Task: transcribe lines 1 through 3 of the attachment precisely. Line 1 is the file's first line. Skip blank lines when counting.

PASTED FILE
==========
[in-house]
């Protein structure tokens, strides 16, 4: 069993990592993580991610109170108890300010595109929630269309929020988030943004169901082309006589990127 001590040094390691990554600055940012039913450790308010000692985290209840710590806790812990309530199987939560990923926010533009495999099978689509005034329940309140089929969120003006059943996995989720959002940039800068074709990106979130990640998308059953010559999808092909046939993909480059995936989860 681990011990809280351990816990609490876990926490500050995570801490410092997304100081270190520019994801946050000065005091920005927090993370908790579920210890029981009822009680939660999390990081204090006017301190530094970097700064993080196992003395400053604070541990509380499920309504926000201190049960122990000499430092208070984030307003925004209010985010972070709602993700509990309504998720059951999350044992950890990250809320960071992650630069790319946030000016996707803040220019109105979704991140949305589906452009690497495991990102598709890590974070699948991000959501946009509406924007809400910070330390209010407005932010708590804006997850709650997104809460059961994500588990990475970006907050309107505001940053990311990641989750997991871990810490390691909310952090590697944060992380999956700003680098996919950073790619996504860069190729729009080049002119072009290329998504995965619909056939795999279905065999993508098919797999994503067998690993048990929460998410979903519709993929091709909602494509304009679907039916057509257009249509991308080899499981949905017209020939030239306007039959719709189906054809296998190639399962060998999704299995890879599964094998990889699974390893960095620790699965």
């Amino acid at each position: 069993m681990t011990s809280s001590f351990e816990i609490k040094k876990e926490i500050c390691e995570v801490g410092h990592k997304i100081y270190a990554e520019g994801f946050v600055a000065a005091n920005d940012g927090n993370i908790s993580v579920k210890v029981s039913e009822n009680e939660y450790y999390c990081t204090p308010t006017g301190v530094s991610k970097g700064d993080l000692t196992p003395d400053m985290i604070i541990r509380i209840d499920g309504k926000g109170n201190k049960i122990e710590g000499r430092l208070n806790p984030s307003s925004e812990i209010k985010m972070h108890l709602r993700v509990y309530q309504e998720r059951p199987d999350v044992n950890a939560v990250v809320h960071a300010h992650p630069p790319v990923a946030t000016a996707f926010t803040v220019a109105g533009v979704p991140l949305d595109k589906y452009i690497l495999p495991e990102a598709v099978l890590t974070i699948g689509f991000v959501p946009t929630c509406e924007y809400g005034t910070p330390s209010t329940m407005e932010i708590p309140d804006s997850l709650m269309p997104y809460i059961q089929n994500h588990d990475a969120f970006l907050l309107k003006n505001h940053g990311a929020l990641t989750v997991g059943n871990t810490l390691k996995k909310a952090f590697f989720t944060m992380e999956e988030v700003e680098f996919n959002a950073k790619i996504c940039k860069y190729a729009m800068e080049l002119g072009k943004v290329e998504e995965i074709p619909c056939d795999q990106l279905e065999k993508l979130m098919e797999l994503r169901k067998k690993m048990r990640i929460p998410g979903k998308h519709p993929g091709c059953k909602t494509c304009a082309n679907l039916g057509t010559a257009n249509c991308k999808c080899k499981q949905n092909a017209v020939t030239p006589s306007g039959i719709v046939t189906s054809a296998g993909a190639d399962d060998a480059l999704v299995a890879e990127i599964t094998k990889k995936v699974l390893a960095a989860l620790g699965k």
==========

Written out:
[in-house]
């Protein structure tokens, strides 16, 4: 069993990592993580991610109170108890300010595109929630269309929020988030943004169901082309006589990127 001590040094390691990554600055940012039913450790308010000692985290209840710590806790812990309530199987939560990923926010533009495999099978689509005034329940309140089929969120003006059943996995989720959002940039800068074709990106979130990640998308059953010559999808092909046939993909480059995936989860 681990011990809280351990816990609490876990926490500050995570801490410092997304100081270190520019994801946050000065005091920005927090993370908790579920210890029981009822009680939660999390990081204090006017301190530094970097700064993080196992003395400053604070541990509380499920309504926000201190049960122990000499430092208070984030307003925004209010985010972070709602993700509990309504998720059951999350044992950890990250809320960071992650630069790319946030000016996707803040220019109105979704991140949305589906452009690497495991990102598709890590974070699948991000959501946009509406924007809400910070330390209010407005932010708590804006997850709650997104809460059961994500588990990475970006907050309107505001940053990311990641989750997991871990810490390691909310952090590697944060992380999956700003680098996919950073790619996504860069190729729009080049002119072009290329998504995965619909056939795999279905065999993508098919797999994503067998690993048990929460998410979903519709993929091709909602494509304009679907039916057509257009249509991308080899499981949905017209020939030239306007039959719709189906054809296998190639399962060998999704299995890879599964094998990889699974390893960095620790699965």
């Amino acid at each position: 069993m681990t011990s809280s001590f351990e816990i609490k040094k876990e926490i500050c390691e995570v801490g410092h990592k997304i100081y270190a990554e520019g994801f946050v600055a000065a005091n920005d940012g927090n993370i908790s993580v579920k210890v029981s039913e009822n009680e939660y450790y999390c990081t204090p308010t006017g301190v530094s991610k970097g700064d993080l000692t196992p003395d400053m985290i604070i541990r509380i209840d499920g309504k926000g109170n201190k049960i122990e710590g000499r430092l208070n806790p984030s307003s925004e812990i209010k985010m972070h108890l709602r993700v509990y309530q309504e998720r059951p199987d999350v044992n950890a939560v990250v809320h960071a300010h992650p630069p790319v990923a946030t000016a996707f926010t803040v220019a109105g533009v979704p991140l949305d595109k589906y452009i690497l495999p495991e990102a598709v099978l890590t974070i699948g689509f991000v959501p946009t929630c509406e924007y809400g005034t910070p330390s209010t329940m407005e932010i708590p309140d804006s997850l709650m269309p997104y809460i059961q089929n994500h588990d990475a969120f970006l907050l309107k003006n505001h940053g990311a929020l990641t989750v997991g059943n871990t810490l390691k996995k909310a952090f590697f989720t944060m992380e999956e988030v700003e680098f996919n959002a950073k790619i996504c940039k860069y190729a729009m800068e080049l002119g072009k943004v290329e998504e995965i074709p619909c056939d795999q990106l279905e065999k993508l979130m098919e797999l994503r169901k067998k690993m048990r990640i929460p998410g979903k998308h519709p993929g091709c059953k909602t494509c304009a082309n679907l039916g057509t010559a257009n249509c991308k999808c080899k499981q949905n092909a017209v020939t030239p006589s306007g039959i719709v046939t189906s054809a296998g993909a190639d399962d060998a480059l999704v299995a890879e990127i599964t094998k990889k995936v699974l390893a960095a989860l620790g699965k």